Arthur W. Conway

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Arthur William Conway FRS[1] (1876–1950) was President of University College Dublin between 1940 and 1947.

Born in Wexford, he received his early education in St Peter's College, Wexford and proceeded to enter old University College, Dublin in 1892. He received his BA degree from the Royal University of Ireland in 1896 with honours in Latin, English, Mathematics and Natural Philosophy. In 1897, he received his MA degree with highest honours in mathematics and proceeded to Corpus Christi College, Oxford, becoming University Scholar there in 1901. Also in 1901, he was appointed to the professorship of Mathematical Physics in the old University College and held the Chair until the creation of the new college in 1909. He also taught for a short time at St. Patrick's College, Maynooth.

He married Agnes Christina Bingham on 19 August 1903; they had three daughters and one son.[2]

One of Conway's students was Éamon de Valera, whom he introduced to quaternions which originated in Ireland. De Valera warmed to the subject and engaged in research of this novelty of abstract algebra. Later, when de Valera became Taoiseach (he was also subsequently President of Ireland), he called upon Conway while forming the Dublin Institute for Advanced Studies.[3]

Conway is remembered for his application of biquaternion algebra to the special theory of relativity. He published an article[4] in 1911, and in 1912 asserted priority over Ludwik Silberstein, who also applied biquaternions to relativity.[5] This claim was backed up by George Temple in his book 100 Years of Mathematics.[6] By the end of his life, he published work relating quaternions to quantum mechanics,[7] which was referred to in a PhD thesis[8] by J. Lambek in 1950.

In 1918, he was the Irish Parliamentary Party candidate in South Londonderry and in the National University of Ireland, coming second in both.

He remained a distinguished scholar in the field of mathematics and theoretical physics, and made a special study of William Rowan Hamilton. With J. L. Synge, he edited the first volume of Hamilton's mathematical papers[9] and with A. J. McConnell he edited the second volume of Hamilton's mathematical papers.[10] Conway was also active in college life, being appointed Registrar, a position he occupied until his election as president in 1940.[11] He retired in 1947 from the presidency of UCD. In 1953, some of his writings were edited by J. McConnell for publication by the Dublin Institute for Advanced Studies.[12]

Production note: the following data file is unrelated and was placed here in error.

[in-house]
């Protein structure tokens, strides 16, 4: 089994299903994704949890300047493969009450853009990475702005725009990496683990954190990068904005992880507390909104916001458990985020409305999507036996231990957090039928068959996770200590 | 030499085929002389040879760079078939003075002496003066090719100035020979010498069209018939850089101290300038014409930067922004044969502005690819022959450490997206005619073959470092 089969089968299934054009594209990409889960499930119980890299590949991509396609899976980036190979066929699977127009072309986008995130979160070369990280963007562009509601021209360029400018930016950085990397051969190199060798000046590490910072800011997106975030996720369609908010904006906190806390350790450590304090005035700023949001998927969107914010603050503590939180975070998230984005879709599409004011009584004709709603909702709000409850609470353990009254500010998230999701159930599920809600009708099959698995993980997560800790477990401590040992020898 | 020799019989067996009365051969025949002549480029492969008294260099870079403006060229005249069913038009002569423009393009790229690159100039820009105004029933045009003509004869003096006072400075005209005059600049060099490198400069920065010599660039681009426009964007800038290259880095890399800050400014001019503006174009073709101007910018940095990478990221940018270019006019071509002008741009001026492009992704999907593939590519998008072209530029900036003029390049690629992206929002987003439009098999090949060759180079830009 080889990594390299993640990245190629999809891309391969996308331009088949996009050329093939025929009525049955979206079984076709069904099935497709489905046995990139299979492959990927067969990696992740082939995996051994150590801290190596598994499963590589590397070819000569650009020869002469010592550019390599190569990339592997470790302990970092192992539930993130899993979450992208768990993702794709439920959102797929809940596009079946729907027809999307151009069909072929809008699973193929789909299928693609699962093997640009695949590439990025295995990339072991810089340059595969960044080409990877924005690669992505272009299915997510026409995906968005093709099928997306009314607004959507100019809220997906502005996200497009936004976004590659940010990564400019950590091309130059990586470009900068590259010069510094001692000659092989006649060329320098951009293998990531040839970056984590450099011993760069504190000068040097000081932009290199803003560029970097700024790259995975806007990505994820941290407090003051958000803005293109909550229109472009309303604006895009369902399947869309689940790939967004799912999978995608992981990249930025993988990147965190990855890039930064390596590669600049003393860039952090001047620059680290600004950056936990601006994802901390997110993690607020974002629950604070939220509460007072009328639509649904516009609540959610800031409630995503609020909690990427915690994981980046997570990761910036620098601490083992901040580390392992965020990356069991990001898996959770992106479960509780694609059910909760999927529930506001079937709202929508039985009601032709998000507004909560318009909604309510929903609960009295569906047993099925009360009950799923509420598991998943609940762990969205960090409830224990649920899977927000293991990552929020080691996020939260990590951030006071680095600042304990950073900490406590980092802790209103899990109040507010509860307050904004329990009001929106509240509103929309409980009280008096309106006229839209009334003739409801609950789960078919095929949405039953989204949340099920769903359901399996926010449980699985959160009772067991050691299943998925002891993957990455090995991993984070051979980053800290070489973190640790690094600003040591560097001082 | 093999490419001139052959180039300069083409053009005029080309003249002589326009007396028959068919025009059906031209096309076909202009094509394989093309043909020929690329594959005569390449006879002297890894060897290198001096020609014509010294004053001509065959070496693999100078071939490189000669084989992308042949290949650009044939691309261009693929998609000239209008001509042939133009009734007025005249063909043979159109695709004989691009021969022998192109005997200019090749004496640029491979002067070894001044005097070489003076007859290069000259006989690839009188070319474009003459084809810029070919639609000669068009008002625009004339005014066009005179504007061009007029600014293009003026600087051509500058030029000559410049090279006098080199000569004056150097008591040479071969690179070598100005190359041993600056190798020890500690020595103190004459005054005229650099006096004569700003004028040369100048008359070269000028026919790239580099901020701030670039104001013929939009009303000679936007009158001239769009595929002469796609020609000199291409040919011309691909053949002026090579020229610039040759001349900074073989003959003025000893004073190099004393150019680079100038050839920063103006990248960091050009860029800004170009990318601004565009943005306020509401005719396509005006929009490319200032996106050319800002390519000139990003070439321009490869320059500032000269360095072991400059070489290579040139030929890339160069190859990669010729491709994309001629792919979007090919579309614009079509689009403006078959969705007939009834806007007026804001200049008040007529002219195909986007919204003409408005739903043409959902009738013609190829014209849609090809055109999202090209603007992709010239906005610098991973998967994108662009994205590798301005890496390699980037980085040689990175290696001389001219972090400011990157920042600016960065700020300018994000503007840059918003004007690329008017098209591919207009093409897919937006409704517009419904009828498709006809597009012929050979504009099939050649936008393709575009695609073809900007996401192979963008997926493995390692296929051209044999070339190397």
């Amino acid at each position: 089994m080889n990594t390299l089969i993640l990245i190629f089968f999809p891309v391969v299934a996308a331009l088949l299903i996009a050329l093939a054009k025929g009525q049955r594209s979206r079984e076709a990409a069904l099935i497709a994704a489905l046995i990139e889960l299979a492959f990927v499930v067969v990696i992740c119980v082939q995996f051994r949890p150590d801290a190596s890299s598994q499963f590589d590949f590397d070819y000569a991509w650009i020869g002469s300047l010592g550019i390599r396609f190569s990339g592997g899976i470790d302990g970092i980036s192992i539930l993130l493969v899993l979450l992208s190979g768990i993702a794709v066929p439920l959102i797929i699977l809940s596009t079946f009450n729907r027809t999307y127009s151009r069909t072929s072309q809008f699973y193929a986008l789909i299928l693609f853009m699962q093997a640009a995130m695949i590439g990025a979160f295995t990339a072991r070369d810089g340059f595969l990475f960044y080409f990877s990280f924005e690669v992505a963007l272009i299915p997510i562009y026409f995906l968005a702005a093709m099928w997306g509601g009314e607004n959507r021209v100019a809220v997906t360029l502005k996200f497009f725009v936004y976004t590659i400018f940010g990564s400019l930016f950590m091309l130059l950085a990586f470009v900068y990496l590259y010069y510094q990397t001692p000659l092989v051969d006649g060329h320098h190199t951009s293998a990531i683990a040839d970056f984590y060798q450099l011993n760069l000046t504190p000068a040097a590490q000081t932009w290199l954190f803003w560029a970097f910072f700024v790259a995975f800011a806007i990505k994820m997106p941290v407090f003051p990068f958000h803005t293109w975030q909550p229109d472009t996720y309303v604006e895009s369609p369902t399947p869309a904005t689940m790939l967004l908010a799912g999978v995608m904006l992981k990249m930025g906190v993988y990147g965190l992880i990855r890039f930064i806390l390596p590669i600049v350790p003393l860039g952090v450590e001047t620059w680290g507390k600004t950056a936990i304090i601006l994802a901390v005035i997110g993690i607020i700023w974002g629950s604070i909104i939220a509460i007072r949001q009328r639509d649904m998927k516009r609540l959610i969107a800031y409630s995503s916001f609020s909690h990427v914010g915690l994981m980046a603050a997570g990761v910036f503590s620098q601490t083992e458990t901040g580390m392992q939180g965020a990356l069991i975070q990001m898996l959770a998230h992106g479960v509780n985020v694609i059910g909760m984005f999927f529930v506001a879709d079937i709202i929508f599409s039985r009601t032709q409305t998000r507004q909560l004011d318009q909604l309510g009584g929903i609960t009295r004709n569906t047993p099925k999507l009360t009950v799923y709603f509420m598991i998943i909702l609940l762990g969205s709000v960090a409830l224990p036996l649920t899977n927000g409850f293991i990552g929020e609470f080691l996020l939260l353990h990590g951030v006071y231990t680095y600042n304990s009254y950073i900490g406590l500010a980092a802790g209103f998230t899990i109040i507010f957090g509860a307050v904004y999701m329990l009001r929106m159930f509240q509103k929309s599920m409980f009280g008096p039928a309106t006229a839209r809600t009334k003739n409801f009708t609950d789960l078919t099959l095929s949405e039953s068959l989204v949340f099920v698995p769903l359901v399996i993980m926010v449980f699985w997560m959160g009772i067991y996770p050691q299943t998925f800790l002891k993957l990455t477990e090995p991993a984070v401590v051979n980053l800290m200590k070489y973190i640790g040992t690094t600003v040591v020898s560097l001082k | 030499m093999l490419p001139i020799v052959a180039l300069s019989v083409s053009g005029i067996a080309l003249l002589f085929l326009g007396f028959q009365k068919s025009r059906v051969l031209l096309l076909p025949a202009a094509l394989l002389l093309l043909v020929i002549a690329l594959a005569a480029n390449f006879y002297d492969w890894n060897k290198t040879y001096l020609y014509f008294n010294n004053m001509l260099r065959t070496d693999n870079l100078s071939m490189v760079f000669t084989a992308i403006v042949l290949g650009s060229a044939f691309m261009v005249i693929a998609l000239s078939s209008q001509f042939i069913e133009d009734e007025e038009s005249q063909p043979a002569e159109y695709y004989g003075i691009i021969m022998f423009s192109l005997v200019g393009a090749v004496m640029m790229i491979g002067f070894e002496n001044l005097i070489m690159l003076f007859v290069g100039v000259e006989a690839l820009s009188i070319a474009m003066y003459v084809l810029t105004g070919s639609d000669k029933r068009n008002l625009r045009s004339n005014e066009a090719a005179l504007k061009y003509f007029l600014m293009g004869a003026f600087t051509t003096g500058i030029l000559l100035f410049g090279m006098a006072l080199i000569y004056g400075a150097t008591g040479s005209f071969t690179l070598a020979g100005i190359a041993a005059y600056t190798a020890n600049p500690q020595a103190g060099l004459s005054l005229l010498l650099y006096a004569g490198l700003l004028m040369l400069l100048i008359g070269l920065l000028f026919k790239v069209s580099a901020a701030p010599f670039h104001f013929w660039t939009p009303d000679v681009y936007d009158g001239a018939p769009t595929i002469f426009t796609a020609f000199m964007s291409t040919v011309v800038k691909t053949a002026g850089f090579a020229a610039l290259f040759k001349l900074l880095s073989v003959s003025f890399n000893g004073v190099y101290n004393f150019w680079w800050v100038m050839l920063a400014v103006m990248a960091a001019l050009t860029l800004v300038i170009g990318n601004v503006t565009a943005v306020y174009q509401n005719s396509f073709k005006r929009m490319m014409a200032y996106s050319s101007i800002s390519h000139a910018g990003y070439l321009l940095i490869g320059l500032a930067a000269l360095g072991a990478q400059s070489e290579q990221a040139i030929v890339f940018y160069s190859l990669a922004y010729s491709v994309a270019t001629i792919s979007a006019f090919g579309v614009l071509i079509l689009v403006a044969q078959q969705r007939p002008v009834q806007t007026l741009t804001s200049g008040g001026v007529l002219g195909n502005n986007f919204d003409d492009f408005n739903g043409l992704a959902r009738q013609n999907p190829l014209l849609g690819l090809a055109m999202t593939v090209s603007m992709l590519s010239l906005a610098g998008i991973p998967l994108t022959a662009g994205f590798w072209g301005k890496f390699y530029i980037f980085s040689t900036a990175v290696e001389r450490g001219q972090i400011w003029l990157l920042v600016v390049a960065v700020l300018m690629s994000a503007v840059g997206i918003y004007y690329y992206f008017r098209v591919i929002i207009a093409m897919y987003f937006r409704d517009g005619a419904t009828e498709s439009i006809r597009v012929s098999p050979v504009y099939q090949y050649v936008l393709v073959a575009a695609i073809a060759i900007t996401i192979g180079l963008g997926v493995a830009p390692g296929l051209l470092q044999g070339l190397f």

References[edit]

  1. ^ Whittaker, E. T. (1951). "Arthur William Conway. 1875-1950". Obituary Notices of Fellows of the Royal Society 7 (20): 328–326. doi:10.1098/rsbm.1951.0004.  edit
  2. ^ MacTutor biography
  3. ^ De Valera School of Mathematics and Statistics University of St Andrews, Scotland
  4. ^ Arthur W. Conway (1911) "On the application of quaternions to some recent developments in electrical theory", Proceedings of the Royal Irish Academy 29 A:1–9
  5. ^ A.W. Conway (1912) "The quaternionic form of relativity", Philosophical Magazine (6) 24:208
  6. ^ George Temple (1981) 100 Years of Mathematics: a personal viewpoint, §6.6 "Quaternions in Relativity Theory", page 51, Springer-Verlag ISBN 0-387-91192-8
  7. ^ A.W. Conway (1948) "Quaternions and quantum mechanics" Pontificia Academia Scientiarum, Acta Vol. XII-N.23, 1948
  8. ^ J. Lambek (1950) "Biquaternion vector fields over Minkowski space", PhD thesis, April 1950
  9. ^ Conway, A. W.; Synge, J. L. (9 March 1929). "Letter to the Editor: Hamilton's Contributions to Geometrical Optics". Nature 123: 349. doi:10.1038/123349c0. 
  10. ^ Bourgin, D. G. (1942). "Review: The Mathematical Papers of Sir William Rowan Hamilton, Vol. II". Bull. Amer. Math. Soc 48 (11): 813–818. doi:10.1090/s0002-9904-1942-07796-2. 
  11. ^ "Arthur W. Conway". UCD Archives. Archived from the original on 25 August 2006. Retrieved 2006-08-29. 
  12. ^ J. McConnell (1953) Selected Papers of Arthur William Conway, Dublin Institute for Advanced Studies.